In this talk we’ll give an update on the Research Networking Technical working group activities, challenges and recent updates. In particular we’ll focus on the flow labeling and packet marking technologies (scitags), tools and approaches that have been identified as important first steps for the work of the group.
Germany is severely hit by energy price increases and an uncertain availability of power.
This has consequences also to the DESY laboratory.
We will show the overall situation of DESY, and reflect on some ideas for saving energy - with a focus on IT related topics.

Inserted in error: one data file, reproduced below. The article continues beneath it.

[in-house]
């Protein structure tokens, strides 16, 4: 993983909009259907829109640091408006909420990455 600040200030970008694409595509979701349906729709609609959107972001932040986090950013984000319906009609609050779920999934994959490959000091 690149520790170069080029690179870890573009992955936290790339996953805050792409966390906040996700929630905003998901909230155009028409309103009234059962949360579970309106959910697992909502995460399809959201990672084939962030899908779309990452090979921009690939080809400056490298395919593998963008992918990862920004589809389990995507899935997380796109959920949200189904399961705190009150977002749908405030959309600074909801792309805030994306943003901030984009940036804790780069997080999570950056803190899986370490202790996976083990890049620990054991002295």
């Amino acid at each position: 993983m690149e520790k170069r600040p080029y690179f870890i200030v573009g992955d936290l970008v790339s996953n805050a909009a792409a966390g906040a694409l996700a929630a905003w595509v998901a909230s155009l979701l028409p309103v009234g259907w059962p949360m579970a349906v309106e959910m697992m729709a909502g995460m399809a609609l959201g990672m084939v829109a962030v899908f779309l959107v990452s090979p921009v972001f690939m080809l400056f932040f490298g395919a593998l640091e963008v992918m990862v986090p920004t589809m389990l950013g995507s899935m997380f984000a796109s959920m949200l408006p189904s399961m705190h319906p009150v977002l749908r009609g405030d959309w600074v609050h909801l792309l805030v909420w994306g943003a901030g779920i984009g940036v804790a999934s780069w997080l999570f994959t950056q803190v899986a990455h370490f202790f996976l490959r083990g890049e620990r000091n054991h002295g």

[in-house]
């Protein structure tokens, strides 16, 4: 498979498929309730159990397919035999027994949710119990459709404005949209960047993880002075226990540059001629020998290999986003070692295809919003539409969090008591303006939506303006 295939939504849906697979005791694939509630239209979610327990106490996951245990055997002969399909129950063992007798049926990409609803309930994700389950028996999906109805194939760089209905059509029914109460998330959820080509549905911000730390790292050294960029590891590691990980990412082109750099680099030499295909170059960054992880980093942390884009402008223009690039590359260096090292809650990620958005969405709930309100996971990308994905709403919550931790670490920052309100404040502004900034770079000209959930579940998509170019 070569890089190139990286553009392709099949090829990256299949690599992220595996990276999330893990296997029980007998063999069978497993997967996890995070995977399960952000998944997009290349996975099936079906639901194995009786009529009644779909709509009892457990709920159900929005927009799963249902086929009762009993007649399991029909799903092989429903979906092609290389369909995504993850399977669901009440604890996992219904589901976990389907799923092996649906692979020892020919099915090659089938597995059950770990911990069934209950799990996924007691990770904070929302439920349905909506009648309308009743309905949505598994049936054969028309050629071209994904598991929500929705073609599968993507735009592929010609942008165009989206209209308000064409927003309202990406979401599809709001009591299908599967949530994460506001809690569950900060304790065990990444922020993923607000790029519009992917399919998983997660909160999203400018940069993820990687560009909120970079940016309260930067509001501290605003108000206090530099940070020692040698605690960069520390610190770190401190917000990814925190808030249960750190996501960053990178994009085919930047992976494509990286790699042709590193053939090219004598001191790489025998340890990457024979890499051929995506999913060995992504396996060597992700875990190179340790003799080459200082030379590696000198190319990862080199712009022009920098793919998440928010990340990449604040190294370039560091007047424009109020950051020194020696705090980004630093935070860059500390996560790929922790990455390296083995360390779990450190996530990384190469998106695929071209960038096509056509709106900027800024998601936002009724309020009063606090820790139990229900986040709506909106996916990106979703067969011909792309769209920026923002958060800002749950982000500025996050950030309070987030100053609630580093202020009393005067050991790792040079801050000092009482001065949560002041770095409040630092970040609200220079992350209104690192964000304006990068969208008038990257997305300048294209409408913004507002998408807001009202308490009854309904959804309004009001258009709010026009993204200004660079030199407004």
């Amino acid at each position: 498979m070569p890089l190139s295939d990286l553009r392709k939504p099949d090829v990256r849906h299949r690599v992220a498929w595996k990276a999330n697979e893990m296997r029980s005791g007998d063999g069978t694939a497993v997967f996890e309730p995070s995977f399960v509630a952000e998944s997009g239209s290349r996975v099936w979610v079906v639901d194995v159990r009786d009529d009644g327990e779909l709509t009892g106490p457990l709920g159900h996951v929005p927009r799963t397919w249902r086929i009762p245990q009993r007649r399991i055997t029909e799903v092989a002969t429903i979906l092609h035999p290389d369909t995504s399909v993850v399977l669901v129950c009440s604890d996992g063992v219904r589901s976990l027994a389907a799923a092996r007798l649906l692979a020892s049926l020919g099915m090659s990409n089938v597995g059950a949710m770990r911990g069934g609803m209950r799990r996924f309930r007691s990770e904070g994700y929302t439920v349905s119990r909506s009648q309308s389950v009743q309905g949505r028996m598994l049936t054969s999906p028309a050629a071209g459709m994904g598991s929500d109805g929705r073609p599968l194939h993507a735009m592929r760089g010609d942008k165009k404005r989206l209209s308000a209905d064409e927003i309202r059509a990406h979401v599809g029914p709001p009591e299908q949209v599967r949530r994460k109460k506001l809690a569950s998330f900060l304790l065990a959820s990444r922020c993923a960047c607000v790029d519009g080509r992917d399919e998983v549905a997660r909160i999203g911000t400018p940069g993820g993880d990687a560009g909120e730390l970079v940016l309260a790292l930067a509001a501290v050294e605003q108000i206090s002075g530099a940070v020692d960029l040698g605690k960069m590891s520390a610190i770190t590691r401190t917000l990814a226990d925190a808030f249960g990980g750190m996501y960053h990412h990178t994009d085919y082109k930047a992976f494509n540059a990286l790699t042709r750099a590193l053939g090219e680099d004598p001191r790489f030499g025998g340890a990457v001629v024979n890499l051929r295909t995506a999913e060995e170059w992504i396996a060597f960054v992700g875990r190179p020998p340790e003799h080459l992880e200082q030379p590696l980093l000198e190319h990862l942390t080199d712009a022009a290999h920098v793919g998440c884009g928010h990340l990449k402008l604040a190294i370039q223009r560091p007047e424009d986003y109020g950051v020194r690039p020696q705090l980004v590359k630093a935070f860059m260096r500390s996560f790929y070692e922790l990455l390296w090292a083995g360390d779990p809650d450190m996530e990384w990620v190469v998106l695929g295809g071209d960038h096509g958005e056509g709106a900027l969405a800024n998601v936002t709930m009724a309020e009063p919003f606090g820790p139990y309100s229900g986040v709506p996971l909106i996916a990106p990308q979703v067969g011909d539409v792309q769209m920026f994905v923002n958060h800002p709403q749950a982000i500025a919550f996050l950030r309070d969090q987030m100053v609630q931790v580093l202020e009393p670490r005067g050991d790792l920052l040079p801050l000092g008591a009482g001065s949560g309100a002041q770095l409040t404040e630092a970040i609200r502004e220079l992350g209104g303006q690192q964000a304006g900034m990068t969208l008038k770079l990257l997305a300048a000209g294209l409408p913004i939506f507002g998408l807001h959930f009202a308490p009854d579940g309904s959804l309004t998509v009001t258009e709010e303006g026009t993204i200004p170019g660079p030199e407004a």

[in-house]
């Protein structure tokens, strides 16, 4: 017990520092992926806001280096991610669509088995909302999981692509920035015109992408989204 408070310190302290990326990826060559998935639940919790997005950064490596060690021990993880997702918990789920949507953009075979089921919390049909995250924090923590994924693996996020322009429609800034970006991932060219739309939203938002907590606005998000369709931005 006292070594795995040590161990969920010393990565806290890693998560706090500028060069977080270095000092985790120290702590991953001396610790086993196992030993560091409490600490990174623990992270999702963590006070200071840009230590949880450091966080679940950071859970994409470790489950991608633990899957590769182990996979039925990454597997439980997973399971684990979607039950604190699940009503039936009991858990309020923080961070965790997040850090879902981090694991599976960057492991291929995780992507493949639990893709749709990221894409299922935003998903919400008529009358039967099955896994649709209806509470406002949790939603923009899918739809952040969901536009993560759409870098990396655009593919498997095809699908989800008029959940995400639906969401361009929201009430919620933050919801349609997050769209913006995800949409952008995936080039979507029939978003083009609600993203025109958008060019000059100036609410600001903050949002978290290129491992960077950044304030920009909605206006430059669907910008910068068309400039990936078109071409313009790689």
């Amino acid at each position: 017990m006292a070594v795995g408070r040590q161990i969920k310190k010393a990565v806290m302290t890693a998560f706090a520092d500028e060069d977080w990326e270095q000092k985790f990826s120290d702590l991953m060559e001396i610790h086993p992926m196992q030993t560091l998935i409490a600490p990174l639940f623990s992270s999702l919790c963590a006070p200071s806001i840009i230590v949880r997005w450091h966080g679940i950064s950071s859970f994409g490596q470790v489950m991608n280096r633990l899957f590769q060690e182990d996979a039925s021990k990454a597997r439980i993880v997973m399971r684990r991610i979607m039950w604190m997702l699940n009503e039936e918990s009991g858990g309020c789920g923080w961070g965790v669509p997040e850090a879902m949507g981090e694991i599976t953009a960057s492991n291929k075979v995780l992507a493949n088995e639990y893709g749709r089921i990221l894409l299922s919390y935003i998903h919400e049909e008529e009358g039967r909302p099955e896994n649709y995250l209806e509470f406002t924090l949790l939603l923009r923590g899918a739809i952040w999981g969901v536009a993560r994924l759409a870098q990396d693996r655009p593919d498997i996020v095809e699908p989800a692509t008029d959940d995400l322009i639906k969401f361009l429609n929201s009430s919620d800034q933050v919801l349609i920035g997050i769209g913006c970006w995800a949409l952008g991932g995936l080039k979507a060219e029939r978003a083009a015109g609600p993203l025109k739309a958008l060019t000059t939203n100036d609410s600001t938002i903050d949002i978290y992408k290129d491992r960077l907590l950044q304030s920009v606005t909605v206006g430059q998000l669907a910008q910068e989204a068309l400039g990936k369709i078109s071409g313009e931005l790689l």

This talk will give an overview of the hardware procurement activities carried in the IT department in the last 2-3 years, highlighting the achieved results in the acquisition of computing and storage equipment during LS2 and moving to the preparation for PCC.
Together with the figures and the data, it will also be covered how the recent issues in the global supply chain affected the procurement process, the infrastructure planning and the support for production hardware already deployed.
Finally, current and future hardware trends will be presented both in the context of the usage at CERN, for HEP and for IT services, as well as in the general market.
In last two years at CERN we have moved from spreadsheets / notes / printouts to an integrated environment allowing followup of the complete lifecycle of data center assets in a coherent and streamlined way and also providing assistance in planning for future hardware installations.